An aside: after reading a NYTimes article this week hailing push-ups as the ultimate sign of health, I decided it was time to develop a push-up regimen. Later that day, Ned and I stopped to drop 20 in one of our regular lunchtime runs on the mall, and I discovered I could not reach the push-up standard for a 40-year-old woman. I declared a need for more upper-body workouts. Last night, my arms and back aching from mopping, Ned pointed out to me: “You don’t need to do push-ups or weights, just mop more.” Thanks. Maybe someday I can also incorporate baby-carrying for the ultimate Mom/Housewife-look-at-these-guns arms.

Back to the cleaning frenzy. The house looks significantly better than it did before. You would think that I would feel quite satisfied. But no. The dirty spots in the house stick out all the more. I was aghast to discover a small pile of dust in a corner this morning.

As we prepare to enter Holy Week in the church calendar, the world is heavy with symbolism for me. So, this morning, on hands and knees picking at dirt spots, I found myself thinking: “I suppose this is like Lent.” We throw things out, we strip things down, we fast, we pray: “Lord, cleanse me, a sinner.” We attempt to sin less. And our sins become even more apparent in the process.

Forgive me.

There was a huge five-alarm fire last night in an apartment building not too far from me. No one was injured, but about 200 people were displaced. Low-income residents were the most affected.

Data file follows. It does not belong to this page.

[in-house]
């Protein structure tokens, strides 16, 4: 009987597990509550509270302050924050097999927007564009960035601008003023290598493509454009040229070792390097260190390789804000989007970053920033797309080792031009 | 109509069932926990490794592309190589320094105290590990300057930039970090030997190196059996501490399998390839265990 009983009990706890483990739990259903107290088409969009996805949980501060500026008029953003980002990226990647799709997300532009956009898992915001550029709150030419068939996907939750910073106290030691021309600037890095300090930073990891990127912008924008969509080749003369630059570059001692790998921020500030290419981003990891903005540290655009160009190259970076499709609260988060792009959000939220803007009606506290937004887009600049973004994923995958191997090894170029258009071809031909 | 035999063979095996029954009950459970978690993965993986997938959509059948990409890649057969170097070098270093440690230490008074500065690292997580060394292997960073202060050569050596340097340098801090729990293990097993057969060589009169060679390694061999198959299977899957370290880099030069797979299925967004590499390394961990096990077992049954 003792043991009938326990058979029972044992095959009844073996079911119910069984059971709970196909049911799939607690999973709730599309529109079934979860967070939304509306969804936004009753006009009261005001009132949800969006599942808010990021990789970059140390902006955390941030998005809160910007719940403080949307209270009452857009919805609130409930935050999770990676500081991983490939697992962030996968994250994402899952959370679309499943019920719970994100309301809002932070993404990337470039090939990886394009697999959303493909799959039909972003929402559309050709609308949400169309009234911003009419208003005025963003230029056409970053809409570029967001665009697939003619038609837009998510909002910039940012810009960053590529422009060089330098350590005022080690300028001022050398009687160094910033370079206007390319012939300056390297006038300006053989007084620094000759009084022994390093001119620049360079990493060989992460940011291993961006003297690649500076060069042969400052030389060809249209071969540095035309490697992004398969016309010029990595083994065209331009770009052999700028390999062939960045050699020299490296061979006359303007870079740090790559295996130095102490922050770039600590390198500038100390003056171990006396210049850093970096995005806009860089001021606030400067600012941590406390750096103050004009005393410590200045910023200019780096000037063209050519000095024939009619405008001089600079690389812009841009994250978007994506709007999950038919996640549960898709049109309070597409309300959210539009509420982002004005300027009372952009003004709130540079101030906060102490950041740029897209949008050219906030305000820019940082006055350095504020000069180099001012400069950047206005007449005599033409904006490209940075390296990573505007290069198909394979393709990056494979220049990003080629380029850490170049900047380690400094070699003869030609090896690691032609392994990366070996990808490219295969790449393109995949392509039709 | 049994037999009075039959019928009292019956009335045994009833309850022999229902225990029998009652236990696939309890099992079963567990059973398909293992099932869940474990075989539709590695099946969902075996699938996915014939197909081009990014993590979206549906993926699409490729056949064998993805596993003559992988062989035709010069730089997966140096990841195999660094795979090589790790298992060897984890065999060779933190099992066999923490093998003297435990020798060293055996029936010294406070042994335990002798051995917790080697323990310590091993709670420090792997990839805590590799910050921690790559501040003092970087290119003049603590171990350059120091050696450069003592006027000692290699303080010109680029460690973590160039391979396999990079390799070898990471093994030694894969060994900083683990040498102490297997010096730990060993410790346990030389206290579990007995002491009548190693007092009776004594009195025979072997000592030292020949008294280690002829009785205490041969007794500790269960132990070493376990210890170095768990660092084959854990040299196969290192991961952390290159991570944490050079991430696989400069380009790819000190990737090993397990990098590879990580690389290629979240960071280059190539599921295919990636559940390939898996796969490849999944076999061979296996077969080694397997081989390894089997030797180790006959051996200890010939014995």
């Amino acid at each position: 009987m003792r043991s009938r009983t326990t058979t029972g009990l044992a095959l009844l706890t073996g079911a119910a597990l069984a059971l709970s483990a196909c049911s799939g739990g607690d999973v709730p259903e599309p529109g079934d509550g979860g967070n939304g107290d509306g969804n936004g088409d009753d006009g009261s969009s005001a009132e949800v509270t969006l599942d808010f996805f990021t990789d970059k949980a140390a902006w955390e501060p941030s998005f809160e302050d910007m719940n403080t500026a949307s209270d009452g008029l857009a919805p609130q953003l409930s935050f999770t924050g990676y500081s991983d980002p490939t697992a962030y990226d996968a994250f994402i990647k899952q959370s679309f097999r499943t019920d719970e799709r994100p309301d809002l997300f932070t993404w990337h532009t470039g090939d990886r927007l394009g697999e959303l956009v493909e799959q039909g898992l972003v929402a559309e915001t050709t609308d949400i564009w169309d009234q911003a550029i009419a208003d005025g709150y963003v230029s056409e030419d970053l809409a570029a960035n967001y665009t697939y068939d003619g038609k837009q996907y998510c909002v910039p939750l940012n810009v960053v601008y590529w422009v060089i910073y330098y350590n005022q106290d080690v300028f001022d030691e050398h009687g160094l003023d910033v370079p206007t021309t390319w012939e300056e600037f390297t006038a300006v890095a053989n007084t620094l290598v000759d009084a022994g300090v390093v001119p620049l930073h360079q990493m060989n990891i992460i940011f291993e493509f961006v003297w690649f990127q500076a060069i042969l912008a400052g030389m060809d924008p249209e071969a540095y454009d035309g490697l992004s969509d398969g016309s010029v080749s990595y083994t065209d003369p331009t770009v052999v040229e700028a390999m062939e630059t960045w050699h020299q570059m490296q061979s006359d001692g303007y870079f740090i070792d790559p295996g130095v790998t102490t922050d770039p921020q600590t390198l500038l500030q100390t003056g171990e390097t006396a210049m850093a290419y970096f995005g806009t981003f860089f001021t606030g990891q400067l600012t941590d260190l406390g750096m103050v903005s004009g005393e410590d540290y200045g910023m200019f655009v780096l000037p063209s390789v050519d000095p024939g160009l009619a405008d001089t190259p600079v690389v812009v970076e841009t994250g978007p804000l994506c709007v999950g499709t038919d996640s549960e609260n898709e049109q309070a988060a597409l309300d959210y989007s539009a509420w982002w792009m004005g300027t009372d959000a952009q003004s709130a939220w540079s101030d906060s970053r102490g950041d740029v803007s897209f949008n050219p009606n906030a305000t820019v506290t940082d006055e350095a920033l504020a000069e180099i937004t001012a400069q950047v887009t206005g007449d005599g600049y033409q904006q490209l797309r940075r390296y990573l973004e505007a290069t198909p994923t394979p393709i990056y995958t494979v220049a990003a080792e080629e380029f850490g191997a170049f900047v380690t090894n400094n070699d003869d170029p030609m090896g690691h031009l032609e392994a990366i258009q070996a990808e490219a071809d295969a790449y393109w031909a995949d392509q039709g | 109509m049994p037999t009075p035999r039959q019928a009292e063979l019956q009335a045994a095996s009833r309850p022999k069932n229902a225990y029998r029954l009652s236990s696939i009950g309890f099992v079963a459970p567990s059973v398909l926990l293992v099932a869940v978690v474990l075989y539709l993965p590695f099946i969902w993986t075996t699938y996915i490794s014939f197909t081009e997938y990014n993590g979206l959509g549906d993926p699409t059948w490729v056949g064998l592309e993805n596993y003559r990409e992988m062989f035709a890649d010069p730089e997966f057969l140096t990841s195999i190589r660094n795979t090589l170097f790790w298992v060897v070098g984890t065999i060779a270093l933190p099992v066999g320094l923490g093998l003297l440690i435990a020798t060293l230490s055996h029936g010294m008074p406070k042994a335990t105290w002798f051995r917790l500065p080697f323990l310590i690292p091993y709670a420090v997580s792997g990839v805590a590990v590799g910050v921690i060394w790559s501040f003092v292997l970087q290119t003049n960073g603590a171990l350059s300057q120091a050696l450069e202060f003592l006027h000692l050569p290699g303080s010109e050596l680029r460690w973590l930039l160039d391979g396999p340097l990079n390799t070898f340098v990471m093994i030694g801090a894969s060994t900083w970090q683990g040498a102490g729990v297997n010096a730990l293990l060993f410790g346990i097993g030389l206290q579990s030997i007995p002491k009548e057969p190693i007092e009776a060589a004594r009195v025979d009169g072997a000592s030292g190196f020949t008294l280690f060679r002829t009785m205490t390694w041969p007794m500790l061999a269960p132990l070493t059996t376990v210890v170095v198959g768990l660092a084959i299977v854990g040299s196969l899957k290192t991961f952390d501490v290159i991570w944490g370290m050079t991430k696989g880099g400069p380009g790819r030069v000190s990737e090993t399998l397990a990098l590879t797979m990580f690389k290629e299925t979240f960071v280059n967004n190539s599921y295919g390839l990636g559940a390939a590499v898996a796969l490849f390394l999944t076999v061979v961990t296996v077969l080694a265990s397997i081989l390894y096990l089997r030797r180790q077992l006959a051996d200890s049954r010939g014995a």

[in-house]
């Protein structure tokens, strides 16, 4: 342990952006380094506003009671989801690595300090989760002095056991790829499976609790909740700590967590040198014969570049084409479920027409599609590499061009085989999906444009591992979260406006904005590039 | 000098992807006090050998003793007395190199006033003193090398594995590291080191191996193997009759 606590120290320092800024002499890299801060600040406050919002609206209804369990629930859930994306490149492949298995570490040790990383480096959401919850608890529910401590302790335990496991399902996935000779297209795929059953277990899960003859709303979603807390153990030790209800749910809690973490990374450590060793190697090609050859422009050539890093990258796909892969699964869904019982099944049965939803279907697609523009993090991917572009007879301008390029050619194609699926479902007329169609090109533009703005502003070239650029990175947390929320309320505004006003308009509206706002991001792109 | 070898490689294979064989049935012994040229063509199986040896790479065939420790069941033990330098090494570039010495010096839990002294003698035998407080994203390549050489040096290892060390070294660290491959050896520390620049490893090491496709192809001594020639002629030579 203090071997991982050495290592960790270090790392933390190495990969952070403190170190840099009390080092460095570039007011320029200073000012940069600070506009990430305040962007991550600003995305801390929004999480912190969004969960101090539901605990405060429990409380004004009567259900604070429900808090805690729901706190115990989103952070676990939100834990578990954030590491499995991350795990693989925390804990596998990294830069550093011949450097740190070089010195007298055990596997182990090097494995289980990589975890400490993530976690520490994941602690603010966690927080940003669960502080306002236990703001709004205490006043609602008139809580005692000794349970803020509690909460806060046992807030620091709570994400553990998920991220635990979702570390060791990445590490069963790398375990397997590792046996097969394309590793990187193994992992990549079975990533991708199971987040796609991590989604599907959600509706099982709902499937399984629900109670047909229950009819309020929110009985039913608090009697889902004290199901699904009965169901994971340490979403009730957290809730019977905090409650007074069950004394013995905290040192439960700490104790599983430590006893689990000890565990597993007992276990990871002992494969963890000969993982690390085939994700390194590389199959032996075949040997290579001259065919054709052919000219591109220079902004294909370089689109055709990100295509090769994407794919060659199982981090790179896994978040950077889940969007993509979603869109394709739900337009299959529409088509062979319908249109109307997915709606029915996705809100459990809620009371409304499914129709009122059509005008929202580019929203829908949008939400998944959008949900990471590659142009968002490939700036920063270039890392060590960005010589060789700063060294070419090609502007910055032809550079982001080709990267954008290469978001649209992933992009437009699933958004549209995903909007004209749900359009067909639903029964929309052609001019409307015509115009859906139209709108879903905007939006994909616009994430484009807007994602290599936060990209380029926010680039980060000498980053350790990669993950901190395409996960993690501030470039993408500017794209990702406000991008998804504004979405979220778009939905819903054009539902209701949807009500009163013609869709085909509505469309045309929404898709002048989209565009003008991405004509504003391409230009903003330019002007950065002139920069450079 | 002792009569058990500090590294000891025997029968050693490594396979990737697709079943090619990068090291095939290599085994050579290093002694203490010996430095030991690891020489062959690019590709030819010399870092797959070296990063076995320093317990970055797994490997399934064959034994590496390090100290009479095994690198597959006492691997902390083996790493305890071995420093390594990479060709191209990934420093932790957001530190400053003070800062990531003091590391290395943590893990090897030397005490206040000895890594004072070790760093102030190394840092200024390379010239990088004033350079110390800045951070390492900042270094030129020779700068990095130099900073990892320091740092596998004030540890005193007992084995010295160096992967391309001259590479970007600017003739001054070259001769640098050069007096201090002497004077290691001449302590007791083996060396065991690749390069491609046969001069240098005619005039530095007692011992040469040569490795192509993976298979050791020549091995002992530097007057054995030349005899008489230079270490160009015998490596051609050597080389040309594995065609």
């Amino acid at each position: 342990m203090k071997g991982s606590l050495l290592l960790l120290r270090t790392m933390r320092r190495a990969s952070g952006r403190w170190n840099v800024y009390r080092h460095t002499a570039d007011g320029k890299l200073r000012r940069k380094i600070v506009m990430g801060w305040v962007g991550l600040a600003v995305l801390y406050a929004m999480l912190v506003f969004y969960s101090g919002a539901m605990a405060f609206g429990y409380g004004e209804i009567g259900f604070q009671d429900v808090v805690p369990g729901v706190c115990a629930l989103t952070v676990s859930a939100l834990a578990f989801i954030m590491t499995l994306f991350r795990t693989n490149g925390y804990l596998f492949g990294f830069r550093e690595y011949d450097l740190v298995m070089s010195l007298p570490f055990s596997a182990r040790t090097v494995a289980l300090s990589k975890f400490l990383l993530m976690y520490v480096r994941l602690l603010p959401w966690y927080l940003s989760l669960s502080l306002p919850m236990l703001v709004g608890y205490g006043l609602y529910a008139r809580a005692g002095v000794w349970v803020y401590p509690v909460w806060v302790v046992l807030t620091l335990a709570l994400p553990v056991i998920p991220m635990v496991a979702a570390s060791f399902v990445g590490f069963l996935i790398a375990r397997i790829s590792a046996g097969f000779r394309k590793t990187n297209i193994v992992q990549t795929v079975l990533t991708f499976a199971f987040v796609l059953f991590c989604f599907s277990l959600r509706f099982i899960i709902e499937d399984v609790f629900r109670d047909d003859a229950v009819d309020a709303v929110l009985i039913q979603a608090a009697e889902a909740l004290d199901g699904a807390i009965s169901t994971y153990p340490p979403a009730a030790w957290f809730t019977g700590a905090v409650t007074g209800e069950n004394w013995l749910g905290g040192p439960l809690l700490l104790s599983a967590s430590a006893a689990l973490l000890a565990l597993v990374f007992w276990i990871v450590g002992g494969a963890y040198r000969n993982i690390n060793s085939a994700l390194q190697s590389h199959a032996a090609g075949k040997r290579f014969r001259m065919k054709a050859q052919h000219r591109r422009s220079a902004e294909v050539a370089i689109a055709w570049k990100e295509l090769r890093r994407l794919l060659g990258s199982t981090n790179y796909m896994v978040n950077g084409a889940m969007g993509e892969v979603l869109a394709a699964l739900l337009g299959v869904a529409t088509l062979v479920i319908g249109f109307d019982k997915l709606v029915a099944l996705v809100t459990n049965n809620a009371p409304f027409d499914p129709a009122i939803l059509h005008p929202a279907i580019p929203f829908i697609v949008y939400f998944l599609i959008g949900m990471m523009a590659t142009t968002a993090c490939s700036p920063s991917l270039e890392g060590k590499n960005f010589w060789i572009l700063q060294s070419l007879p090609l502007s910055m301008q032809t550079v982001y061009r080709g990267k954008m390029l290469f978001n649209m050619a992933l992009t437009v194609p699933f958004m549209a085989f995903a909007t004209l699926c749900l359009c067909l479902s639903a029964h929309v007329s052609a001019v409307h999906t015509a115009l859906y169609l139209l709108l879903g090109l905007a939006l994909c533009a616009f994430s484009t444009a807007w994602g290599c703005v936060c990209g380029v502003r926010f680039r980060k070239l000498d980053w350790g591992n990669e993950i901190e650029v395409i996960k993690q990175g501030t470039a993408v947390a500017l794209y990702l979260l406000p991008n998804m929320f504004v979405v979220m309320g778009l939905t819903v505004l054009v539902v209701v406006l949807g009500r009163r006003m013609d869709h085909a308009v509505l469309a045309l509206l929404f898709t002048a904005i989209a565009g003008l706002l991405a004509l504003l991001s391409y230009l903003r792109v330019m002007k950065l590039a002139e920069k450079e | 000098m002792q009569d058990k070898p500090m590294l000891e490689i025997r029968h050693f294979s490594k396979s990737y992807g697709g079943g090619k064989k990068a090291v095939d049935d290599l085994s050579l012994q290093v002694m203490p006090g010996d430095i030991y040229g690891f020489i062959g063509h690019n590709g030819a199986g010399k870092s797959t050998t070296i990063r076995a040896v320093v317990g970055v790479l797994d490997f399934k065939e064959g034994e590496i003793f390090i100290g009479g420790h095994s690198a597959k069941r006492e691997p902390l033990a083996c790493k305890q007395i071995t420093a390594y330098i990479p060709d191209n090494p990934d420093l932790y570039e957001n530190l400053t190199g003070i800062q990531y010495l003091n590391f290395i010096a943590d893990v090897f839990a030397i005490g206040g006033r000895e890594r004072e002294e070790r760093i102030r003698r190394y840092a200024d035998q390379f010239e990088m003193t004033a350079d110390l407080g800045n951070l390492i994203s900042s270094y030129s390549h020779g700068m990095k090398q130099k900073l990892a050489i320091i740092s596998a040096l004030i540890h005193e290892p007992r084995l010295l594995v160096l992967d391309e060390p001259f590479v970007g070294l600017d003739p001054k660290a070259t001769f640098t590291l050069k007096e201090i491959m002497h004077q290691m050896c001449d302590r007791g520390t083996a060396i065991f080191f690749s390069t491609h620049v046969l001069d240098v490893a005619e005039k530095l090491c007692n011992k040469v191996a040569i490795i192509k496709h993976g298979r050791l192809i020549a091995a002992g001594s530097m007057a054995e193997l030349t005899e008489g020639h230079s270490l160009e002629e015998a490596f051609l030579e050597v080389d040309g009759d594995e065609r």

Neighbors Consejo is taking donations of food and clothing for displaced residents. They will be open from 9 am until midnight through March 19 to accept donations. If you’d like to drop something off, just go to 3118 16th Street, NW. Or if you are one of my friendly readers in the Commonwealth, you can just give stuff to me when I see you next, and I will happily drop it off for you.

The timing of the fire is interesting. Just this week, the Washington Post has been running an investigative series about landlords who let their buildings deteriorate in the hopes that residents would leave. Once the buildings are vacant, they can turn them into high-priced condos without the hassle of complying with D.C.’s tenant protection laws. Councilmember Jim Graham said the building was typical of those described in the Post articles.

But not totally typical. The difference with this building is that the tenants were actually successful in working with city officials to force their Pennsylvania-dwelling landlord to improve conditions. He fixed some things, but many tenants left in frustration. Where tenants left, the landlord renovated apartments in one wing of the building and rented those out at higher rates. Lower-income residents stayed in the larger northern wing, which is where the fire was concentrated. The high-end part of the building was not as damaged. They are investigating the cause of the fire; it is not clear yet if any other code violations might have caused it.

capitoltile

As a reporter, I spend a lot of time skulking around in hallways waiting for Important People to come out and answer my questions (and this is seriously what I spent 6 hours doing yesterday). So, I also spend a lot of time walking back and forth in the Capitol building, puttering from the House side to the Senate side and back, trying to get the news.